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  1. The exponential increase in precipitation with increasing column saturation fraction (CSF) is used to investigate the role of moisture in convective coupling. This simple empirical relationship between precipitation and CSF is shown to capture nearly all MJO-related variability in TRMM precipitation, ~80% of equatorial Rossby wave–related variability, and ~75% of east Pacific easterly wave–related variability. In contrast, this empirical relationship only captures roughly half of TRMM precipitation variability associated with Kelvin waves, African easterly waves, and mixed Rossby–gravity waves, suggesting coupling mechanisms other than moisture are playing leading roles in these phenomena. These latter phenomena have strong adiabatically forced vertical motions that could reduce static stability and convective inhibition while simultaneously moistening, creating a more favorable convective environment. Cross-spectra of precipitation and column-integrated dry static energy show enhanced coherence and an out-of-phase relationship in the Kelvin wave, mixed Rossby–gravity wave, and eastward inertio-gravity wave bands, supporting this narrative. The cooperative modulation of precipitation by moisture and temperature anomalies is shown to shorten the convective adjustment time scale (i.e., time scale by which moisture and precipitation are relaxed toward their “background” state) of these phenomena. Speeding the removal of moisture anomalies relative to that of temperature anomalies may allow the lattermore »to assume a more important role in driving moist static energy fluctuations, helping promote the gravity wave character of these phenomena.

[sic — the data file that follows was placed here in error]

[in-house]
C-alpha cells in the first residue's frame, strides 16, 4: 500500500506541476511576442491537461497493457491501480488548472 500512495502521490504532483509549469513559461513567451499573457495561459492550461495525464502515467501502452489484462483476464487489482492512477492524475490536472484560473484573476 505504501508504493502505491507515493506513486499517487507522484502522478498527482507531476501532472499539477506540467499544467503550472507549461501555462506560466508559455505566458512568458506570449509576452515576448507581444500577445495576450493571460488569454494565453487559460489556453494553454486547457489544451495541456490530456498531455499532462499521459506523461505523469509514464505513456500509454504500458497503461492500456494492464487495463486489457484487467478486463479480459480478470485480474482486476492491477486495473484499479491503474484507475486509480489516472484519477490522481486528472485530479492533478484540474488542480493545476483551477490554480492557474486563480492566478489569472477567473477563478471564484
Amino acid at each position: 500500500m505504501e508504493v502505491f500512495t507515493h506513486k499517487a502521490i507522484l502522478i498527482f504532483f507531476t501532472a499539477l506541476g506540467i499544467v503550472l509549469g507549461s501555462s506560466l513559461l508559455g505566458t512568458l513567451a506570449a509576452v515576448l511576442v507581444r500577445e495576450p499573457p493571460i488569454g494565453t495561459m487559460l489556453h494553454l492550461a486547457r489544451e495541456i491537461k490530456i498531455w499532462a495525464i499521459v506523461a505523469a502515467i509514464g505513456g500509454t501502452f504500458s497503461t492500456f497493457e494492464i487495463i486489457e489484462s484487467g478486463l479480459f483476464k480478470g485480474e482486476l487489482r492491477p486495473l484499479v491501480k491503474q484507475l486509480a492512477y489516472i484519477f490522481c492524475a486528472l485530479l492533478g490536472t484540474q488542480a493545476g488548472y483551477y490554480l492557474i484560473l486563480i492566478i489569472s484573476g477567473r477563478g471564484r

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  2. Realistically representing the multiscale interactions between moisture and tropical convection remains an ongoing challenge for weather prediction and climate models. In this study, we revisit the relationship between precipitation and column saturation fraction (CSF) by investigating their tendencies in CSF–precipitation space using satellite and radar observations, as well as reanalysis. A well-known, roughly exponential increase in precipitation occurs as CSF increases above a “critical point,” which acts as an attractor in CSF–precipitation space. Each movement away from and subsequent return toward the attractor results in a small net change of the coupled system, causing it to evolve in a cyclical fashion around the attractor. This cyclical evolution is characterized by shallow and convective precipitation progressively moistening the environment and strengthening convection, stratiform precipitation progressively weakening convection, and drying in the nonprecipitating and lightly precipitation regime. This behavior is evident across a range of spatiotemporal scales, suggesting that shortcomings in model representation of the joint evolution of convection and large-scale moisture will negatively impact a broad range of spatiotemporal scales. Novel process-level diagnostics indicate that several models, all implementing versions of the Zhang–McFarlane deep convective parameterization, exhibit unrealistic coupling between column moisture and convection.